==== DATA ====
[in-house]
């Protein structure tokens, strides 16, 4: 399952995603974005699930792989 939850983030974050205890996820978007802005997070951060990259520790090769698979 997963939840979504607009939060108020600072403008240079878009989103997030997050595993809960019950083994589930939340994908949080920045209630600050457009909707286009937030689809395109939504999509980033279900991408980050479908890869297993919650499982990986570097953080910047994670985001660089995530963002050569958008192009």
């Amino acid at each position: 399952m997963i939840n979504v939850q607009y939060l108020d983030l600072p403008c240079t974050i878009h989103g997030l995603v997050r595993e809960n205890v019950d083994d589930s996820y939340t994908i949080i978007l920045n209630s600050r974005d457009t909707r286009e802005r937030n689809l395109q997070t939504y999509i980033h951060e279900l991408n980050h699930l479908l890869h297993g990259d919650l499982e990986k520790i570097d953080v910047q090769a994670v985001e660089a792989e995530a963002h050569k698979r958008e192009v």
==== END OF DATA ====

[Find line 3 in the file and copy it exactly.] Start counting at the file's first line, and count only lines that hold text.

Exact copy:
């Amino acid at each position: 399952m997963i939840n979504v939850q607009y939060l108020d983030l600072p403008c240079t974050i878009h989103g997030l995603v997050r595993e809960n205890v019950d083994d589930s996820y939340t994908i949080i978007l920045n209630s600050r974005d457009t909707r286009e802005r937030n689809l395109q997070t939504y999509i980033h951060e279900l991408n980050h699930l479908l890869h297993g990259d919650l499982e990986k520790i570097d953080v910047q090769a994670v985001e660089a792989e995530a963002h050569k698979r958008e192009v």